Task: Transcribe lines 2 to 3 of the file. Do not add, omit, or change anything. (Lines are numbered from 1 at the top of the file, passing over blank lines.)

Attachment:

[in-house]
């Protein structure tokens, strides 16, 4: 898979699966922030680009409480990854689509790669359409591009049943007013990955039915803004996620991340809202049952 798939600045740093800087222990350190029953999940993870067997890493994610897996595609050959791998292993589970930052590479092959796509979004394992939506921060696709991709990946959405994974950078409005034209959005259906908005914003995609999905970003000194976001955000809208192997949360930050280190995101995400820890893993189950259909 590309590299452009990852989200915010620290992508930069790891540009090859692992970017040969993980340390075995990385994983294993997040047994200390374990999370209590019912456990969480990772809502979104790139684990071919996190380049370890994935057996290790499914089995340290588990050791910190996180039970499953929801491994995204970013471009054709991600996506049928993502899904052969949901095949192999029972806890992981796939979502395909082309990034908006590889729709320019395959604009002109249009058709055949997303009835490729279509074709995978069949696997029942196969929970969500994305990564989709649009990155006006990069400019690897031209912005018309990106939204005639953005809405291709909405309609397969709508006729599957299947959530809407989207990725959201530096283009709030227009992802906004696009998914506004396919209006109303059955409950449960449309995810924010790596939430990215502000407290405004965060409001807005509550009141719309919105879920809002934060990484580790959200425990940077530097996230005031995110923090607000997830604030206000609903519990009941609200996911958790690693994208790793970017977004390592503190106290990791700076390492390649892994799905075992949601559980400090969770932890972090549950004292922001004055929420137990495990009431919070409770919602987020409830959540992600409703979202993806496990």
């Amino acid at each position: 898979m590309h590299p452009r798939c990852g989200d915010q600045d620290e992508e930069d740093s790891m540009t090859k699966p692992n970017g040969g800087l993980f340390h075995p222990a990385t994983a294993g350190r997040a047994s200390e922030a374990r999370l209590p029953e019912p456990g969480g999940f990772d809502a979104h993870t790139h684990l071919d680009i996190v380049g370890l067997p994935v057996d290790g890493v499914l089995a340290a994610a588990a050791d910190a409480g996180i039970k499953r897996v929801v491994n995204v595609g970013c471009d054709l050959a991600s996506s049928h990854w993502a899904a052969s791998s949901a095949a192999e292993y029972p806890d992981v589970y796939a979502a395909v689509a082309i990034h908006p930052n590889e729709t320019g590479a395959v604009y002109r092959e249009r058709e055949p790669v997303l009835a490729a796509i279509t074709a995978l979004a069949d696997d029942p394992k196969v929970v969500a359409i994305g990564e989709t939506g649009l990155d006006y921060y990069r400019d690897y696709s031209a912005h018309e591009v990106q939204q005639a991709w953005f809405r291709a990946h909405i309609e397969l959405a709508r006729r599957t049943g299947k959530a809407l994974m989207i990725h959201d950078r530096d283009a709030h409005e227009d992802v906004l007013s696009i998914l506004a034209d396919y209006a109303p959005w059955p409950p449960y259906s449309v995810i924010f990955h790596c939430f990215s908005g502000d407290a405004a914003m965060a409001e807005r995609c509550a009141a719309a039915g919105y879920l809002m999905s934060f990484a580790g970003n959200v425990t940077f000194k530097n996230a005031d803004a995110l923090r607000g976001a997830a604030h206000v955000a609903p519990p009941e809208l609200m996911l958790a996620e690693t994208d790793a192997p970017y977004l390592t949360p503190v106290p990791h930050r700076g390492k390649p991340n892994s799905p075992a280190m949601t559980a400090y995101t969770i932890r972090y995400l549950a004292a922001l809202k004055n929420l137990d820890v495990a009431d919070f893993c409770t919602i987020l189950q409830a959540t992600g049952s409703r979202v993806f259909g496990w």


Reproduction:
């Protein structure tokens, strides 16, 4: 898979699966922030680009409480990854689509790669359409591009049943007013990955039915803004996620991340809202049952 798939600045740093800087222990350190029953999940993870067997890493994610897996595609050959791998292993589970930052590479092959796509979004394992939506921060696709991709990946959405994974950078409005034209959005259906908005914003995609999905970003000194976001955000809208192997949360930050280190995101995400820890893993189950259909 590309590299452009990852989200915010620290992508930069790891540009090859692992970017040969993980340390075995990385994983294993997040047994200390374990999370209590019912456990969480990772809502979104790139684990071919996190380049370890994935057996290790499914089995340290588990050791910190996180039970499953929801491994995204970013471009054709991600996506049928993502899904052969949901095949192999029972806890992981796939979502395909082309990034908006590889729709320019395959604009002109249009058709055949997303009835490729279509074709995978069949696997029942196969929970969500994305990564989709649009990155006006990069400019690897031209912005018309990106939204005639953005809405291709909405309609397969709508006729599957299947959530809407989207990725959201530096283009709030227009992802906004696009998914506004396919209006109303059955409950449960449309995810924010790596939430990215502000407290405004965060409001807005509550009141719309919105879920809002934060990484580790959200425990940077530097996230005031995110923090607000997830604030206000609903519990009941609200996911958790690693994208790793970017977004390592503190106290990791700076390492390649892994799905075992949601559980400090969770932890972090549950004292922001004055929420137990495990009431919070409770919602987020409830959540992600409703979202993806496990």
């Amino acid at each position: 898979m590309h590299p452009r798939c990852g989200d915010q600045d620290e992508e930069d740093s790891m540009t090859k699966p692992n970017g040969g800087l993980f340390h075995p222990a990385t994983a294993g350190r997040a047994s200390e922030a374990r999370l209590p029953e019912p456990g969480g999940f990772d809502a979104h993870t790139h684990l071919d680009i996190v380049g370890l067997p994935v057996d290790g890493v499914l089995a340290a994610a588990a050791d910190a409480g996180i039970k499953r897996v929801v491994n995204v595609g970013c471009d054709l050959a991600s996506s049928h990854w993502a899904a052969s791998s949901a095949a192999e292993y029972p806890d992981v589970y796939a979502a395909v689509a082309i990034h908006p930052n590889e729709t320019g590479a395959v604009y002109r092959e249009r058709e055949p790669v997303l009835a490729a796509i279509t074709a995978l979004a069949d696997d029942p394992k196969v929970v969500a359409i994305g990564e989709t939506g649009l990155d006006y921060y990069r400019d690897y696709s031209a912005h018309e591009v990106q939204q005639a991709w953005f809405r291709a990946h909405i309609e397969l959405a709508r006729r599957t049943g299947k959530a809407l994974m989207i990725h959201d950078r530096d283009a709030h409005e227009d992802v906004l007013s696009i998914l506004a034209d396919y209006a109303p959005w059955p409950p449960y259906s449309v995810i924010f990955h790596c939430f990215s908005g502000d407290a405004a914003m965060a409001e807005r995609c509550a009141a719309a039915g919105y879920l809002m999905s934060f990484a580790g970003n959200v425990t940077f000194k530097n996230a005031d803004a995110l923090r607000g976001a997830a604030h206000v955000a609903p519990p009941e809208l609200m996911l958790a996620e690693t994208d790793a192997p970017y977004l390592t949360p503190v106290p990791h930050r700076g390492k390649p991340n892994s799905p075992a280190m949601t559980a400090y995101t969770i932890r972090y995400l549950a004292a922001l809202k004055n929420l137990d820890v495990a009431d919070f893993c409770t919602i987020l189950q409830a959540t992600g049952s409703r979202v993806f259909g496990w």